A historic bridge near the North East town of Cruden Bay has been closed after a car crash seriously damaged the stonework.
One side of the six-foot-wide Bishop’s Bridge collapsed when a vehicle ploughed into it last week.
Council officials have announced that work has begun to repair the damage and it is hopedthe project will be complete by the end of this week.
Aberdeenshire Council’s head of roads and landscape services Philip McKay said: “Unfortunately, we have had to close Bishops Bridge following a road traffic accident on Sunday.
“Initial reports indicated that a large section of parapet had been damaged, potentially compromising the safety of road users.
“Works have started on the project and aim to be finished by the end of next week depending on the weather.”
The bridge, built in 1697, was immediately closed after the crash while an emergency repair plan was drawn up.
No one was injured in the crash which happened at around 11am on the morning of Sunday, November 17.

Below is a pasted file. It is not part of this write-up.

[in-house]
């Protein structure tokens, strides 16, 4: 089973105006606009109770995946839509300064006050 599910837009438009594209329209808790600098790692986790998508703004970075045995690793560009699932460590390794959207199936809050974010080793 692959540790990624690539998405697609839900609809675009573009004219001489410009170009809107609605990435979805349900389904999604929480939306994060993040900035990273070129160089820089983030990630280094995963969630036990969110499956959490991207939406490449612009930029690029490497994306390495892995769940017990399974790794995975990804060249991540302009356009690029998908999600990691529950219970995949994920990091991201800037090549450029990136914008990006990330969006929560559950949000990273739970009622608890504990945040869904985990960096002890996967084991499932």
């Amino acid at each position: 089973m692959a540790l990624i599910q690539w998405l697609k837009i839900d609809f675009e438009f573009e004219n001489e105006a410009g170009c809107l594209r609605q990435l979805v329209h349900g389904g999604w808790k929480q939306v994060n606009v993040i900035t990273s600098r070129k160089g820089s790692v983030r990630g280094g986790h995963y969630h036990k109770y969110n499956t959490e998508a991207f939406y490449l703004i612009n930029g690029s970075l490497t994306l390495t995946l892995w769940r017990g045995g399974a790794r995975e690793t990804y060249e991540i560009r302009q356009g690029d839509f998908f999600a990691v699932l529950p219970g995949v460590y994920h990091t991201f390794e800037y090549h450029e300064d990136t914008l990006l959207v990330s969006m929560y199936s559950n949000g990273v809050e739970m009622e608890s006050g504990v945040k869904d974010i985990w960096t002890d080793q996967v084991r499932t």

Independent councillor for Peterhead South and Cruden Tom Malone told the Buchanie: “It is upsetting that the damage is so extreme.
“It is such a treasured and iconic strucure. As I understand it, the damage is limited to the wall and the foundation remains sound.
“The Council will want to effect a speedy repair and get things back to normal as soon as possible.”
SNP councillor for the ward Stephen Smith, who lives locally to the site, said: “This is not only very inconvenient for local people but also extremely disappointing as it is only days since repairs were completed to damage which I reported previously.
“I’ve spoken to the Roads department and they are confident temporary repairs can be carried out to have the bridge reopened by 6 December.
“However, due to the age of the bridge and its historic nature, permanent repairs will be a specialist job and will likely have to wait for better weather in the springtime.”
This is not the first time vehicles have caused damage to the narrow bridge.
In 2010, lorry drivers who ignored the width and weight restrictions signposted either side of the Water of Cruden were criticised for knocking stonework into the river below.
The bridge was originally built to help members of the nearby Cruden Old Church get to worship.